Keith Robinson Had Two Debilitating Strokes. They Only Made Him Funnier.

Photo Illustration by The Daily Beast / Netflix
Photo Illustration by The Daily Beast / Netflix

As a mainstay at New York’s prestigious Comedy Cellar for many years, Keith Robinson has long been the definition of a comedian’s comedian. But it wasn’t until he suffered two debilitating strokes over the course of four years that he finally landed his first hour-long special on Netflix.

In this episode of The Last Laugh podcast, Robinson talks about how managed to get back on stage so quickly (against medical advice) after his first stroke in 2016 and how he was able to find so many cathartic laughs in what has otherwise been a truly terrifying experience. He also discusses how he felt about the standing ovation that opens his special Different Strokes—especially with so many comedian friends in the room—and looks back at the chaotic early days of his career, including stories about working with Wanda Sykes, Amy Schumer, Chris Rock and more.

When I begin our conversation by asking Robinson how he’s feeling health-wise now that another four years have passed since his second stroke, he smiles and replies, “I’m pretty good.” Then, when I ask if he’s sick of people asking how he’s feeling, he says, “Not really,” before pivoting into a joke: “When I think of somebody holding a door for me, and then having the nerve to say, ‘Take your time’—what else am I going to do?”

Robinson was forced to take his time getting started at the top of his new Netflix special Different Strokes. After walking out on stage with his cane, the comedian gets a standing ovation before he opens his mouth. The audience, which included many of his comedian friends, including Sykes, Schumer, Michael Che, and Colin Quinn, stands up to applaud him just for being there.

“Man, I felt like that president of comedy,” he recalls of that moment. “It felt great, that whole experience was unbelievable. And the fact that my voice held for two shows was like, ‘Oh, wow, I’m doing this.’”

But it’s the jokes, many of which deal directly with his strokes and the toll they’ve taken on his body and voice, that make the special such a revelation. Robinson, who early in his career would be constantly moving on stage, has now been forced to embrace stillness. But even now, he can’t help but work in bits of physical comedy, as he does an extended joke about trying to get across the street before the crosswalk countdown is up.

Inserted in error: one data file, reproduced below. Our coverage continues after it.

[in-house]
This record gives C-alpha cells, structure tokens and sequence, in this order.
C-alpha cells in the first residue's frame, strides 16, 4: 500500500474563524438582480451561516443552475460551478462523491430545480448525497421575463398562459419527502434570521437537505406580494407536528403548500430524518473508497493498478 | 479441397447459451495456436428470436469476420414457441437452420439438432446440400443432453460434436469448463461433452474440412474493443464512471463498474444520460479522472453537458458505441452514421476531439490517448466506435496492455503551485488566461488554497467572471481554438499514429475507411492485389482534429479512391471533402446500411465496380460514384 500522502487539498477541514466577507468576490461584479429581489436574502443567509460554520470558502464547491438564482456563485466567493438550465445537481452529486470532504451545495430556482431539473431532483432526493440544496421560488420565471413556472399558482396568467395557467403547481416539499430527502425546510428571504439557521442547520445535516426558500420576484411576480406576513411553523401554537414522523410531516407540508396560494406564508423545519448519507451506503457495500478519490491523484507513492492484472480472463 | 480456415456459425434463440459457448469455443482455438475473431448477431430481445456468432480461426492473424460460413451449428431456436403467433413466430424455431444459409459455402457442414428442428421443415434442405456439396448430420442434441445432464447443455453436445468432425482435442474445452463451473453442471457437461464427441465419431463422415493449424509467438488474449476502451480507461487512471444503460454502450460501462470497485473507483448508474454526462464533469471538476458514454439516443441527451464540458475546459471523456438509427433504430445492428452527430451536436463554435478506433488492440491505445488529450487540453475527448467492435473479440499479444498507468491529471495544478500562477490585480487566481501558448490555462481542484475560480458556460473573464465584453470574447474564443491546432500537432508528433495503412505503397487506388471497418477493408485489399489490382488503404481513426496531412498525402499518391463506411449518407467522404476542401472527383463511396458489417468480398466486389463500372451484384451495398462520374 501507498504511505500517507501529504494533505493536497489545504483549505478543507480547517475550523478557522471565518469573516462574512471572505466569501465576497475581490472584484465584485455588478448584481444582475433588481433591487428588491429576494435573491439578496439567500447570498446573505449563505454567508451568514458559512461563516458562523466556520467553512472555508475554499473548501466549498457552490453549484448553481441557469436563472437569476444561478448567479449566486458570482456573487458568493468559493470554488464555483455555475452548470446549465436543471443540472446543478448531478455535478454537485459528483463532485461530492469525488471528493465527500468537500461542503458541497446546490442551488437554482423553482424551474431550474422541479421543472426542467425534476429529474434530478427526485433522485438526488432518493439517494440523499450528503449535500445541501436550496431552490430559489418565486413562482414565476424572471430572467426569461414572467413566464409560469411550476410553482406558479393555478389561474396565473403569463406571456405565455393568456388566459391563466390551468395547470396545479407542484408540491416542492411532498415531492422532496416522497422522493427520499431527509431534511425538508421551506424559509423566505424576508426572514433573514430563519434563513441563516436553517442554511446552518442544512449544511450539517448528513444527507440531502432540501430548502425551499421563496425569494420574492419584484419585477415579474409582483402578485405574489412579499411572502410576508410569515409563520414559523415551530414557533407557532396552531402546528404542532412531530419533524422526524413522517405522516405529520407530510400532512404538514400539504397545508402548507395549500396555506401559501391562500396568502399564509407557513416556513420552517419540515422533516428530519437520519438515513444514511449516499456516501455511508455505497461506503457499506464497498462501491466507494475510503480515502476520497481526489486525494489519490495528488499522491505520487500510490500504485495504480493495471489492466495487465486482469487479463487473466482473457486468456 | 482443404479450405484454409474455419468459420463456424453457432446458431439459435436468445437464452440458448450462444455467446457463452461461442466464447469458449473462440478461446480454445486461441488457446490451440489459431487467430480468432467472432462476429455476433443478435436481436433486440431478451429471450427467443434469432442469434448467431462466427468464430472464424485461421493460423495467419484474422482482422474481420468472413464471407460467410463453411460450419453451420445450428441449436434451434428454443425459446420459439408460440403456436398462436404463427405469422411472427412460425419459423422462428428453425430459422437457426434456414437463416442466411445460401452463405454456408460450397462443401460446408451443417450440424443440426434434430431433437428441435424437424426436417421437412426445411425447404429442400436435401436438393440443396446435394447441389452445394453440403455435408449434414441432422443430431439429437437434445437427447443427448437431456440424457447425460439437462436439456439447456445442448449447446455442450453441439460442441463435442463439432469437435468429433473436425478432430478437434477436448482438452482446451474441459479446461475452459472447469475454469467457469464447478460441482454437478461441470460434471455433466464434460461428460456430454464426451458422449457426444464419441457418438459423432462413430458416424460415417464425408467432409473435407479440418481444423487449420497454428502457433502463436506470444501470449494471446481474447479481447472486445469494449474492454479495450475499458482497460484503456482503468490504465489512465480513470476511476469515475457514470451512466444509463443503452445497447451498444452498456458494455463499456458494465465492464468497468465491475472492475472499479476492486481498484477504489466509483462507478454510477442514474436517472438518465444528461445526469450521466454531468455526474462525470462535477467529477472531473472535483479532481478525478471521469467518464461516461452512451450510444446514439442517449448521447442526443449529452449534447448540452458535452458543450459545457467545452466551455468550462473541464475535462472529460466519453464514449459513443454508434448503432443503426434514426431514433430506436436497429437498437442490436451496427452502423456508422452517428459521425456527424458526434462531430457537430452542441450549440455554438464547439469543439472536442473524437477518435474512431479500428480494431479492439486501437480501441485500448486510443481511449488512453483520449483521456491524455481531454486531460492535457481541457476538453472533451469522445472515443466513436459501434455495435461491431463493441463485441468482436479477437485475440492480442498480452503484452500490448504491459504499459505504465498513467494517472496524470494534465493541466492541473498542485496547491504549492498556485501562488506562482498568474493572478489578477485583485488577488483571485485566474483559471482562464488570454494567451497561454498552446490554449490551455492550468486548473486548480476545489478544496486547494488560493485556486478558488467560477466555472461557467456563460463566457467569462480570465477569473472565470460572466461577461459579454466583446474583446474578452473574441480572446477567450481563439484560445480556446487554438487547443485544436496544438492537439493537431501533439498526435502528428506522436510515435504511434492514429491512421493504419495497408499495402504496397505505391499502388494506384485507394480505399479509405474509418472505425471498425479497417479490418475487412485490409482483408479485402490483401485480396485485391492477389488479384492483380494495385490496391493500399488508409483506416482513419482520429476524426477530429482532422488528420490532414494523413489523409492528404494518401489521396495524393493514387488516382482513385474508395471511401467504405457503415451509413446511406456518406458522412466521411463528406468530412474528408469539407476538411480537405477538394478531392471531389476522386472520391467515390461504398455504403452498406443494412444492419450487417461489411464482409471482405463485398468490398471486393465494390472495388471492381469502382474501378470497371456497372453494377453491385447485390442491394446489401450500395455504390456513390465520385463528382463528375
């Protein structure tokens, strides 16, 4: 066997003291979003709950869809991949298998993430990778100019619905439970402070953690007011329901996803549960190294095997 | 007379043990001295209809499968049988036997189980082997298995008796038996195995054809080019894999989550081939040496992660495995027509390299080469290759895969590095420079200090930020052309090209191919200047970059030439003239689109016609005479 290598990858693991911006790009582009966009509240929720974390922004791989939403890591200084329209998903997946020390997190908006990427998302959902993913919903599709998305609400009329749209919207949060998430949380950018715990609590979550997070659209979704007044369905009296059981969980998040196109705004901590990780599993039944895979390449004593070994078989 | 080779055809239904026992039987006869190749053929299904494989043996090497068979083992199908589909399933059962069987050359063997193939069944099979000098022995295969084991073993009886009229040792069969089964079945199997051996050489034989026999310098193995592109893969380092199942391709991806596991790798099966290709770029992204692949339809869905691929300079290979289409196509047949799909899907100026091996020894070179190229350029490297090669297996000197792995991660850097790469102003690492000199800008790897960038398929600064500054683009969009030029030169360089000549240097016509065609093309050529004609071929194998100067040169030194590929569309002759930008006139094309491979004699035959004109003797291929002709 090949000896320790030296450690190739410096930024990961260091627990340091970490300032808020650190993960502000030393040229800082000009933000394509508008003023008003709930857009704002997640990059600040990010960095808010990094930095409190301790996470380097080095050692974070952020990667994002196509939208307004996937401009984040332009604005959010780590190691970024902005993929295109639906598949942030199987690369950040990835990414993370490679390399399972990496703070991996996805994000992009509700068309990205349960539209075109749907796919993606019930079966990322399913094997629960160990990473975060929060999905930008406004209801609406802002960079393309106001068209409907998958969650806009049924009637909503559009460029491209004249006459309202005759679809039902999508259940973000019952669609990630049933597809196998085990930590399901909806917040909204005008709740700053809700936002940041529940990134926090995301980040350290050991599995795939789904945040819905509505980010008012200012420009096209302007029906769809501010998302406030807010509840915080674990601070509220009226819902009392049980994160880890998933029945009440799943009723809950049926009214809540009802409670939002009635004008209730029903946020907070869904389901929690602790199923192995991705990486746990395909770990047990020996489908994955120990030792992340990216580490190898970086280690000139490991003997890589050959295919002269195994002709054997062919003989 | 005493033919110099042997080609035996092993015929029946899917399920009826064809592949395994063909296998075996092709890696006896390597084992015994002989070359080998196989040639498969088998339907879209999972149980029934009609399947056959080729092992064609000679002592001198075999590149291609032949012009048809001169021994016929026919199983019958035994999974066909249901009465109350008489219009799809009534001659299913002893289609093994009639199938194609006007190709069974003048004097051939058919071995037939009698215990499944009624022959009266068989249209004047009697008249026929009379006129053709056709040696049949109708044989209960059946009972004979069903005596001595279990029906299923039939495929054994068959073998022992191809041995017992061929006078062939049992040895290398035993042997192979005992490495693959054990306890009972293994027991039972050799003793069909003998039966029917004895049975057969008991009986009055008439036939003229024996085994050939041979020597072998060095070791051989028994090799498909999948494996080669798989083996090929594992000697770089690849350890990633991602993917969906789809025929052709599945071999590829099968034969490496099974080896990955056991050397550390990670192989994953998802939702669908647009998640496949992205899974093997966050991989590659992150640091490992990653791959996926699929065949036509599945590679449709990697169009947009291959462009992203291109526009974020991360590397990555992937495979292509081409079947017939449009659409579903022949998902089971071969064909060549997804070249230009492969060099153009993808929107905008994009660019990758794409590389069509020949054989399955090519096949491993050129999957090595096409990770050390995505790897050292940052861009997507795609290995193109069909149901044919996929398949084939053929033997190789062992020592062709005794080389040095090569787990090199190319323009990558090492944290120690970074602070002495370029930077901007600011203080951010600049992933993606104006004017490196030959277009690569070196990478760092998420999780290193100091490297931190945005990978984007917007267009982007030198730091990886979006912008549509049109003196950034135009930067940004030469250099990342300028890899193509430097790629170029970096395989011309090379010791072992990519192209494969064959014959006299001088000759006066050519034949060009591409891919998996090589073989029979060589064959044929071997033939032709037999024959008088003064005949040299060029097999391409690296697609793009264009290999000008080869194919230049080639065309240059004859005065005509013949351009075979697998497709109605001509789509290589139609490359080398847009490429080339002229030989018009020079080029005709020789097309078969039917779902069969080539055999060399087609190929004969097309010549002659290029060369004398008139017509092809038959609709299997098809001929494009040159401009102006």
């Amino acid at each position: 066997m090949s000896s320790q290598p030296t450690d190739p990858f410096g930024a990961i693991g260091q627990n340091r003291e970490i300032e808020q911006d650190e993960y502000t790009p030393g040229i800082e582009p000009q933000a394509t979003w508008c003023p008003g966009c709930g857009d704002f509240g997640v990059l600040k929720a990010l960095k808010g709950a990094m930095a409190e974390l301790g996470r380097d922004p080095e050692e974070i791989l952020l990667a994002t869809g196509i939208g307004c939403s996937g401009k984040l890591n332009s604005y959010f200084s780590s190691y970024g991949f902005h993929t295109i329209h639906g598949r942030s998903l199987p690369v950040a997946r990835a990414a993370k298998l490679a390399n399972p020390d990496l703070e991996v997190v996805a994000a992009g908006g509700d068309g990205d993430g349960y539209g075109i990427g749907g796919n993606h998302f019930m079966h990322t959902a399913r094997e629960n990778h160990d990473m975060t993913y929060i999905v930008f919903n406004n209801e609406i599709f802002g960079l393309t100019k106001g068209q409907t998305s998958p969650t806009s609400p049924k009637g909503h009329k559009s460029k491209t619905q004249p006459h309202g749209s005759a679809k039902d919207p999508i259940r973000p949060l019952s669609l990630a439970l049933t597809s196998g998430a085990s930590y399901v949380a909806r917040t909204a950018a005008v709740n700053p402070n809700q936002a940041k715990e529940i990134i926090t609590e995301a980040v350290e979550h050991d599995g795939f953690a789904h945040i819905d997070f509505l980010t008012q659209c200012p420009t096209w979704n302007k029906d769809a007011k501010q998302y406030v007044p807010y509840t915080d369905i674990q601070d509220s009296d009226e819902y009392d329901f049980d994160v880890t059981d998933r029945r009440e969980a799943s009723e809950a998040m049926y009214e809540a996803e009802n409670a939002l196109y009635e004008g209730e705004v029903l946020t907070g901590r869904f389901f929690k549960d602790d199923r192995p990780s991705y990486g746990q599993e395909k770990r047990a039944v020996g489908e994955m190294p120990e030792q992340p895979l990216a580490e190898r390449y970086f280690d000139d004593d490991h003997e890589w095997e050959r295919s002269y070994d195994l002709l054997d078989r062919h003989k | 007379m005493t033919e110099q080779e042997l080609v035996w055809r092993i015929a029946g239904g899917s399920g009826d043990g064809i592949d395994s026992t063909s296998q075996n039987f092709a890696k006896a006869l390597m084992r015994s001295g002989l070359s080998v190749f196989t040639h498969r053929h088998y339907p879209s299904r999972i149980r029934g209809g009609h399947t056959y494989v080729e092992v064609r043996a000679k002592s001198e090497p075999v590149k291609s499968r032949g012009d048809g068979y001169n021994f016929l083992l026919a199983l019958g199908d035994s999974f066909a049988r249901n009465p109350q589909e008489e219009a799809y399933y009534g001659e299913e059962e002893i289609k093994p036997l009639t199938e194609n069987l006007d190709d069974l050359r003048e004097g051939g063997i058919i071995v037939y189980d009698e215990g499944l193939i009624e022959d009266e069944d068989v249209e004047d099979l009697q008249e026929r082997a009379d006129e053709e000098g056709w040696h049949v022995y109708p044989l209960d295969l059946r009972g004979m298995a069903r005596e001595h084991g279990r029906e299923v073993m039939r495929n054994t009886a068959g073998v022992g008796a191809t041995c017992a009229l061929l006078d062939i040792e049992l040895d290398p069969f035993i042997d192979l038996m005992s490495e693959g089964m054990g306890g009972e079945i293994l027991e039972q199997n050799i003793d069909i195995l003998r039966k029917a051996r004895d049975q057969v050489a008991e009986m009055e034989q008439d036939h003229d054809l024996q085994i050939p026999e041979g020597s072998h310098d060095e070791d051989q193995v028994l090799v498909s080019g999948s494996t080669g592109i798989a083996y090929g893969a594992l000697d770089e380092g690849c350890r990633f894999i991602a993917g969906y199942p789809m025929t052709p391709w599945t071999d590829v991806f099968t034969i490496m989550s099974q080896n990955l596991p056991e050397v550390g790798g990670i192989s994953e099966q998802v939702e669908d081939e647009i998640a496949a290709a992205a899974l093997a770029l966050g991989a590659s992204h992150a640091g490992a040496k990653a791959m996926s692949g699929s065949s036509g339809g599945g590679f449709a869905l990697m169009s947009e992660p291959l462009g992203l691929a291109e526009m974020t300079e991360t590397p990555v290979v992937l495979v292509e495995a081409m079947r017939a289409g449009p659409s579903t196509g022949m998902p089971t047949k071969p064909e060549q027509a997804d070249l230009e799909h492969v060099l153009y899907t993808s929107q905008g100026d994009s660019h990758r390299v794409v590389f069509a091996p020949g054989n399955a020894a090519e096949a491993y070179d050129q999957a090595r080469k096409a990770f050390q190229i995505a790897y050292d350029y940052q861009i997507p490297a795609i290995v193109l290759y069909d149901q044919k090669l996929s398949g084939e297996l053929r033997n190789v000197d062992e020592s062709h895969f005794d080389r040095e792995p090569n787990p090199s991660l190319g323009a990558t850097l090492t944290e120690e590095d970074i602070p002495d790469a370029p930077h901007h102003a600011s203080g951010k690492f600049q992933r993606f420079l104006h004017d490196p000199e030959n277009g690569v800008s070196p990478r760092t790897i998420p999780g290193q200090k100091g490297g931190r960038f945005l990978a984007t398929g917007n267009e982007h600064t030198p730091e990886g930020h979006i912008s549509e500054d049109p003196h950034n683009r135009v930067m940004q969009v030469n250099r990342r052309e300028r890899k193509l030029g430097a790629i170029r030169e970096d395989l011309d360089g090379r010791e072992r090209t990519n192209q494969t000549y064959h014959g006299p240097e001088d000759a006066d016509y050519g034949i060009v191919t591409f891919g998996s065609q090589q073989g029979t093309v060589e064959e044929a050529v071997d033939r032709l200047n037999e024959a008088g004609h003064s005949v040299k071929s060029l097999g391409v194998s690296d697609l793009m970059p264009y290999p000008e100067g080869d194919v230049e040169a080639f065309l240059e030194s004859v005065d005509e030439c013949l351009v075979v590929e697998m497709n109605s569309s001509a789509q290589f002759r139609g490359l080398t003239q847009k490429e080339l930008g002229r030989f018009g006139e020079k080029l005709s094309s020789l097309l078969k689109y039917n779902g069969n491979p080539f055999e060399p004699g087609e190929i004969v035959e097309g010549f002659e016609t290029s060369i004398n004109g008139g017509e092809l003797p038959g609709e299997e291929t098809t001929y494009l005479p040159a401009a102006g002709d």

Robinson says it was important for him to get back on stage “in no time” after his first stroke in 2016, despite a nurse telling them that it probably wasn’t the best idea. And he had no choice but to address what had happened with jokes from the jump. “You have to,” he says, noting that there was no hiding his limp. It was the second stroke two years later that affected his ability to speak clearly.

When I ask how these medical issues have impacted his ability to perform stand-up comedy, Robinson turns to a sports metaphor. “Before the stroke, I was like Patrick Mahomes,” he remarks. “Then, when I had the strokes, I became Peyton Manning, in the pocket. That’s a big difference. It’s made me take my time. I don’t want to waste one joke. So, actually, it may have made me a little better!”

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The love that emanates back onto the stage during Different Strokes is born from many years of Robinson serving as a mentor figure for the many young comics who have come up through his home club, the Comedy Cellar, and gone on to become massive stars. That includes someone like Schumer, who executive produced the new special.

“It’s just always been a part of me, seeing younger comics and helping them go through the stuff that I had to go through,” he says, humbly.

So does Robinson ever resent the fact that while some of the people he mentored, like fellow Philly native Kevin Hart, have become among the most successful comedians in the world, it took having two strokes to land his first Netflix special?

Robinson jokes that after his first stroke, he went to Netflix and was told, “Not enough.” Laughing, he adds, “I’m like, ‘Damn… well, what if I get one more?’”

Listen to the episode now and follow The Last Laugh on Apple Podcasts, Spotify, Google, or wherever you get your podcasts to be the first to hear new episodes when they are released every Wednesday.

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